AMERICAS NEWS: Banking on the government

Colony Capital is eyeing the FDIC as a valuable source of real estate deals in 2010. PERE magazine, February 2010 issue

It’s back to basics for most real estate investors. For Colony Capital, its back to dealing with US banking regulators.

In a mirror image of Colony’s deal making days during the RTC, in January the firm successfully bid to take over an entire portfolio of more than 1,200 loans from the Federal Deposit Insurance Corporation. The loans, with a face value of $1.02 billion, were acquired with an equity investment of $90.5 million and government financing of $233 million in corporate guaranteed notes.

This particular portfolio was worth $1 billion so there are around 30 more of these sorts of deals to go.

The deal though is likely a one-off for Colony. With an estimated $30 billion of real estate loans needing to be sold, the FDIC will prove a critical deal source for the private equity real estate firm.

Indeed, Colony is believed to have spent two months working with the FDIC on its January bid, fighting off competition from more than 40 potential groups and more than 20 bids (only a few of which were for the entire portfolio). It is energy Colony can’t be expected to restrict to just one deal.

According to market sources familiar with the matter, Colony eyes the current debt opportunity as more “compelling” than equity plays, with expectations the firm will be a major player in future FDIC portfolio bids. “The FDIC is probably sitting on around $30 billion worth of loans that it hasn’t yet sold,” the professional added. “This particular portfolio was worth $1 billion so there are around 30 more of these sorts of deals to go.” Colony declined to comment beyond a statement from its mortgage REIT, Colony Financia, announcing the deal.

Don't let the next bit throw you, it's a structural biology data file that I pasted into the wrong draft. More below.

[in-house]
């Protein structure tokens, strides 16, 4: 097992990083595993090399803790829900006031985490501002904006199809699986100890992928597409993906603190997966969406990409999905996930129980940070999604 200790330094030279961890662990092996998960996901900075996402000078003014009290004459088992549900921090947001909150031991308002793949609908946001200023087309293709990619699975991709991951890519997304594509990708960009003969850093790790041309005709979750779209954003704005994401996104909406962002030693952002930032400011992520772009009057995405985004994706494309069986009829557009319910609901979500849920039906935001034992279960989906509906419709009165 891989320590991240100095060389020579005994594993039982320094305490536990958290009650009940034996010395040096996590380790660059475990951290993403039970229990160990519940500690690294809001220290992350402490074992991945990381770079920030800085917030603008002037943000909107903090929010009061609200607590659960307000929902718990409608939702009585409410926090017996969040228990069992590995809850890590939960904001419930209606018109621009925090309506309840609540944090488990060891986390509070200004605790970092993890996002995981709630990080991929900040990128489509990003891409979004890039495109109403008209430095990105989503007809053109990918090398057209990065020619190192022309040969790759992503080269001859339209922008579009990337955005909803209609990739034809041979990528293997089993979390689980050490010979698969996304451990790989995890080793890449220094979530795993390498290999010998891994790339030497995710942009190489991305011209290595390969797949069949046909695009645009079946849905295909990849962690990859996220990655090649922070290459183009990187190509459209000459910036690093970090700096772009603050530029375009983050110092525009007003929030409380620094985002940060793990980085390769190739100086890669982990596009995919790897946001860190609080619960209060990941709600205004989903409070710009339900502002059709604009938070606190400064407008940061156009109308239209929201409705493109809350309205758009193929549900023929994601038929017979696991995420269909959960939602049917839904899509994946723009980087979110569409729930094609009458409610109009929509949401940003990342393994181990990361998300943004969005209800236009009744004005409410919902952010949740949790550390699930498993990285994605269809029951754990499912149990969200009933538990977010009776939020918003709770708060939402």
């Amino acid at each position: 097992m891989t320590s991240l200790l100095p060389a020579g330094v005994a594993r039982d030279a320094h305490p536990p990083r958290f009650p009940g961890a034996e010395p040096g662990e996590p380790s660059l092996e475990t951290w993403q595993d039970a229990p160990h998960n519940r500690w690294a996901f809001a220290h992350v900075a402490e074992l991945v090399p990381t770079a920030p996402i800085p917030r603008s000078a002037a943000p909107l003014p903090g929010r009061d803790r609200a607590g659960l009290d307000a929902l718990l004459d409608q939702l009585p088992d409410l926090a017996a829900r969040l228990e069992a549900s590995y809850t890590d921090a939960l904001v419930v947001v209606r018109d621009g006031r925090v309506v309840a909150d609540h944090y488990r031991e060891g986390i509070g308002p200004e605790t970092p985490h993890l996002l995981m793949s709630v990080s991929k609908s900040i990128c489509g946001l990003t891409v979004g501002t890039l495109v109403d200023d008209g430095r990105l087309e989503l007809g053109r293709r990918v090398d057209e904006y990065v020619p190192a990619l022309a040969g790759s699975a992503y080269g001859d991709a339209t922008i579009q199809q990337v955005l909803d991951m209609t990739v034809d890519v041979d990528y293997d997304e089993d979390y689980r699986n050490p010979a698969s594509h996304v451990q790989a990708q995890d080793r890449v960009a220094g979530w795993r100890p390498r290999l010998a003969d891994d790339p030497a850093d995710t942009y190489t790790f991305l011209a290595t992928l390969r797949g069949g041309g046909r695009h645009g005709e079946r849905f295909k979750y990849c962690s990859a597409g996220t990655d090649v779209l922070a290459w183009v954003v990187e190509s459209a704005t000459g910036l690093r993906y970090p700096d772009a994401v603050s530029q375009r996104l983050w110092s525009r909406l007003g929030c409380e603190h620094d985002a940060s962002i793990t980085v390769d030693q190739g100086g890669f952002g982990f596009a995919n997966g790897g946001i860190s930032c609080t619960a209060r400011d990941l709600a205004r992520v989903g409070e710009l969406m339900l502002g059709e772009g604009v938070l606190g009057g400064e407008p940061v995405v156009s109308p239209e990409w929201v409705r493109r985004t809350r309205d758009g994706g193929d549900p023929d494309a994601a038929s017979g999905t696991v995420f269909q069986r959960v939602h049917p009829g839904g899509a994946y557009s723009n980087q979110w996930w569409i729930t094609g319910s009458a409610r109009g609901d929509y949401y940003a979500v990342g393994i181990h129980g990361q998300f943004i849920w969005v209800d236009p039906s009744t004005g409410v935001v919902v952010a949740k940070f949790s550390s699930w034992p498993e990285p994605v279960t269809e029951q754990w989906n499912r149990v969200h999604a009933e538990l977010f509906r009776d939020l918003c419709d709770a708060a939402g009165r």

The January deal itself saw Colony take a 40 percent stake in a Colony-FDIC vehicle that bought the assets out of 22 failed bank receiverships. Some 75 percent of the assets are located in Georgia, California, Nevada and Florida, the FDIC said, while 70 percent of the loans were delinquent. The assets include a mix of property sectors, including land deals and residential assets. The FDIC will remain a passive investor, while Colony manages, services and ultimately sells the assets.

Colony is expected to outsource some primary and special servicing of performing and non-performing loans within the portfolio, although much of it will be done by the firm. Colony is expected to employ a variety of strategies in relation to the portfolio, including loan-to-own in some cases, as well as holding the loans to maturity.

Colony split the deal across three vehicles, PERE has learned, including the $900 million Colony Distressed Credit Fund, the $4 billion Colony Investors VIII and Colony Financial.

The FDIC took over 140 failed banks in 2009, and by 8 January had taken over its first troubled institution of 2010, the Horizon Bank, of Bellingham, Washington state, which had approximately $1.3 billion in assets and $1.1 billion in deposits.